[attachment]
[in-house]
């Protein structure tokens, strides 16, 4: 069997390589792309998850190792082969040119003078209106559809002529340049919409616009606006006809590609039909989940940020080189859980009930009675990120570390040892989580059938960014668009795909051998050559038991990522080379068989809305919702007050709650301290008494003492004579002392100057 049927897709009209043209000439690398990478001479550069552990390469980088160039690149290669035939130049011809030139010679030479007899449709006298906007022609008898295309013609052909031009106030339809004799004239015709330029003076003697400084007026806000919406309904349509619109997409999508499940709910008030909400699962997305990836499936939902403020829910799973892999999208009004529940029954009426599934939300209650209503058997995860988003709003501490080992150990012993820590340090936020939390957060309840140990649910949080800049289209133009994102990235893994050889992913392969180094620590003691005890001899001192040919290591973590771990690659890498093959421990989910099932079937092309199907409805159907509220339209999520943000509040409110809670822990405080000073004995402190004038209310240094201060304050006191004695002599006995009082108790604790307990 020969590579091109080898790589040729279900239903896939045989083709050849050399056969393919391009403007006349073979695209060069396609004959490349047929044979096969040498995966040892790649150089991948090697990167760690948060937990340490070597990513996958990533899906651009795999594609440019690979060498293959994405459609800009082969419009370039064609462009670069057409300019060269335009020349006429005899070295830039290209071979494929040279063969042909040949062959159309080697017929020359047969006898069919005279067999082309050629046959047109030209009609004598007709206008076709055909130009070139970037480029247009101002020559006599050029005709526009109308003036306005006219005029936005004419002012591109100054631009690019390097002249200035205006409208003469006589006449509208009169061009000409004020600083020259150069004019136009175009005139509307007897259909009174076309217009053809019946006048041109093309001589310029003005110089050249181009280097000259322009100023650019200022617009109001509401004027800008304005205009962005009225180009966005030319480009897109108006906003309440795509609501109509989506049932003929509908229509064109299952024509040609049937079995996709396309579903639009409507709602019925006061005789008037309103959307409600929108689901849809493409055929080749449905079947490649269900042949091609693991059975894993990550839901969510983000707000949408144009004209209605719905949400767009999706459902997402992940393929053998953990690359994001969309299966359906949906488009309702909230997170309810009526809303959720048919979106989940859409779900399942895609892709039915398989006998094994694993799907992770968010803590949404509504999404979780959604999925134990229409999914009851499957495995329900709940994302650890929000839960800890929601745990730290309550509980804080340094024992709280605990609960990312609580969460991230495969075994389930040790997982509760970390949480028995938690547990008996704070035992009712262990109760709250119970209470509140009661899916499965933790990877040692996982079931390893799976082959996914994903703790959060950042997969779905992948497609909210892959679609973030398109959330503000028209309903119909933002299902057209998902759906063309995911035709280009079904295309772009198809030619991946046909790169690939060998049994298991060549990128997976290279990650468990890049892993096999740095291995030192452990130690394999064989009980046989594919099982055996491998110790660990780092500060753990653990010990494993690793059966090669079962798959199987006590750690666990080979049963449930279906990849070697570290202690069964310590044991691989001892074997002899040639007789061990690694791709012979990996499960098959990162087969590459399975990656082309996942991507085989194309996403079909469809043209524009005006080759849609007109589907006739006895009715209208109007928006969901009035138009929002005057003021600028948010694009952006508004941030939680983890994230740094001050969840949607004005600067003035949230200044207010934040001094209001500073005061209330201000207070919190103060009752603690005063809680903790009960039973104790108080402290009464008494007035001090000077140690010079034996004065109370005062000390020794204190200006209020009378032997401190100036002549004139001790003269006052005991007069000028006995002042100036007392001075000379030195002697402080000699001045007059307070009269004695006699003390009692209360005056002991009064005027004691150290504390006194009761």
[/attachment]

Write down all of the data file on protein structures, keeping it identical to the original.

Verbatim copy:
[in-house]
């Protein structure tokens, strides 16, 4: 069997390589792309998850190792082969040119003078209106559809002529340049919409616009606006006809590609039909989940940020080189859980009930009675990120570390040892989580059938960014668009795909051998050559038991990522080379068989809305919702007050709650301290008494003492004579002392100057 049927897709009209043209000439690398990478001479550069552990390469980088160039690149290669035939130049011809030139010679030479007899449709006298906007022609008898295309013609052909031009106030339809004799004239015709330029003076003697400084007026806000919406309904349509619109997409999508499940709910008030909400699962997305990836499936939902403020829910799973892999999208009004529940029954009426599934939300209650209503058997995860988003709003501490080992150990012993820590340090936020939390957060309840140990649910949080800049289209133009994102990235893994050889992913392969180094620590003691005890001899001192040919290591973590771990690659890498093959421990989910099932079937092309199907409805159907509220339209999520943000509040409110809670822990405080000073004995402190004038209310240094201060304050006191004695002599006995009082108790604790307990 020969590579091109080898790589040729279900239903896939045989083709050849050399056969393919391009403007006349073979695209060069396609004959490349047929044979096969040498995966040892790649150089991948090697990167760690948060937990340490070597990513996958990533899906651009795999594609440019690979060498293959994405459609800009082969419009370039064609462009670069057409300019060269335009020349006429005899070295830039290209071979494929040279063969042909040949062959159309080697017929020359047969006898069919005279067999082309050629046959047109030209009609004598007709206008076709055909130009070139970037480029247009101002020559006599050029005709526009109308003036306005006219005029936005004419002012591109100054631009690019390097002249200035205006409208003469006589006449509208009169061009000409004020600083020259150069004019136009175009005139509307007897259909009174076309217009053809019946006048041109093309001589310029003005110089050249181009280097000259322009100023650019200022617009109001509401004027800008304005205009962005009225180009966005030319480009897109108006906003309440795509609501109509989506049932003929509908229509064109299952024509040609049937079995996709396309579903639009409507709602019925006061005789008037309103959307409600929108689901849809493409055929080749449905079947490649269900042949091609693991059975894993990550839901969510983000707000949408144009004209209605719905949400767009999706459902997402992940393929053998953990690359994001969309299966359906949906488009309702909230997170309810009526809303959720048919979106989940859409779900399942895609892709039915398989006998094994694993799907992770968010803590949404509504999404979780959604999925134990229409999914009851499957495995329900709940994302650890929000839960800890929601745990730290309550509980804080340094024992709280605990609960990312609580969460991230495969075994389930040790997982509760970390949480028995938690547990008996704070035992009712262990109760709250119970209470509140009661899916499965933790990877040692996982079931390893799976082959996914994903703790959060950042997969779905992948497609909210892959679609973030398109959330503000028209309903119909933002299902057209998902759906063309995911035709280009079904295309772009198809030619991946046909790169690939060998049994298991060549990128997976290279990650468990890049892993096999740095291995030192452990130690394999064989009980046989594919099982055996491998110790660990780092500060753990653990010990494993690793059966090669079962798959199987006590750690666990080979049963449930279906990849070697570290202690069964310590044991691989001892074997002899040639007789061990690694791709012979990996499960098959990162087969590459399975990656082309996942991507085989194309996403079909469809043209524009005006080759849609007109589907006739006895009715209208109007928006969901009035138009929002005057003021600028948010694009952006508004941030939680983890994230740094001050969840949607004005600067003035949230200044207010934040001094209001500073005061209330201000207070919190103060009752603690005063809680903790009960039973104790108080402290009464008494007035001090000077140690010079034996004065109370005062000390020794204190200006209020009378032997401190100036002549004139001790003269006052005991007069000028006995002042100036007392001075000379030195002697402080000699001045007059307070009269004695006699003390009692209360005056002991009064005027004691150290504390006194009761």